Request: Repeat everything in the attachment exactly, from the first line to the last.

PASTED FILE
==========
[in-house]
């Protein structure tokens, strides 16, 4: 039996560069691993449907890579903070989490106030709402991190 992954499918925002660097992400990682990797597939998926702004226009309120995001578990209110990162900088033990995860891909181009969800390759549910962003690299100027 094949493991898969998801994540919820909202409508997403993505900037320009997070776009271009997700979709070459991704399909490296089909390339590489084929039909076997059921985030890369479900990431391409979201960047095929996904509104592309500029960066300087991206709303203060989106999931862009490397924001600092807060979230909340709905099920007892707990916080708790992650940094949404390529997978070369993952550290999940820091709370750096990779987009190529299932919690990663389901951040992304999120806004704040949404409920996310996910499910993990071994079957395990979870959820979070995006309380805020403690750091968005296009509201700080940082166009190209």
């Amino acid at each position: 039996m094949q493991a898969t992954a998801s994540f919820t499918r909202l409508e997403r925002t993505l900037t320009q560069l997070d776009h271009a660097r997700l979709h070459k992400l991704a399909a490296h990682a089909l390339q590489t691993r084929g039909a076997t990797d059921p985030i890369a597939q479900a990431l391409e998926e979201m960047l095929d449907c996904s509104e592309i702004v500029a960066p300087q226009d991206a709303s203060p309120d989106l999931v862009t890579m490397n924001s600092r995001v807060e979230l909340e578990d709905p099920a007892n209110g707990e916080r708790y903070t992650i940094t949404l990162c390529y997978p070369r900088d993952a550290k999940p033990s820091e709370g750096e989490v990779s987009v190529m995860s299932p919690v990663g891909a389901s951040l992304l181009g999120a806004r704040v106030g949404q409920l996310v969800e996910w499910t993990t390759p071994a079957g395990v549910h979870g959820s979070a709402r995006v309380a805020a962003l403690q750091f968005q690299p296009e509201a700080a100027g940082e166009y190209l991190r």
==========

[in-house]
């Protein structure tokens, strides 16, 4: 039996560069691993449907890579903070989490106030709402991190 992954499918925002660097992400990682990797597939998926702004226009309120995001578990209110990162900088033990995860891909181009969800390759549910962003690299100027 094949493991898969998801994540919820909202409508997403993505900037320009997070776009271009997700979709070459991704399909490296089909390339590489084929039909076997059921985030890369479900990431391409979201960047095929996904509104592309500029960066300087991206709303203060989106999931862009490397924001600092807060979230909340709905099920007892707990916080708790992650940094949404390529997978070369993952550290999940820091709370750096990779987009190529299932919690990663389901951040992304999120806004704040949404409920996310996910499910993990071994079957395990979870959820979070995006309380805020403690750091968005296009509201700080940082166009190209």
């Amino acid at each position: 039996m094949q493991a898969t992954a998801s994540f919820t499918r909202l409508e997403r925002t993505l900037t320009q560069l997070d776009h271009a660097r997700l979709h070459k992400l991704a399909a490296h990682a089909l390339q590489t691993r084929g039909a076997t990797d059921p985030i890369a597939q479900a990431l391409e998926e979201m960047l095929d449907c996904s509104e592309i702004v500029a960066p300087q226009d991206a709303s203060p309120d989106l999931v862009t890579m490397n924001s600092r995001v807060e979230l909340e578990d709905p099920a007892n209110g707990e916080r708790y903070t992650i940094t949404l990162c390529y997978p070369r900088d993952a550290k999940p033990s820091e709370g750096e989490v990779s987009v190529m995860s299932p919690v990663g891909a389901s951040l992304l181009g999120a806004r704040v106030g949404q409920l996310v969800e996910w499910t993990t390759p071994a079957g395990v549910h979870g959820s979070a709402r995006v309380a805020a962003l403690q750091f968005q690299p296009e509201a700080a100027g940082e166009y190209l991190r």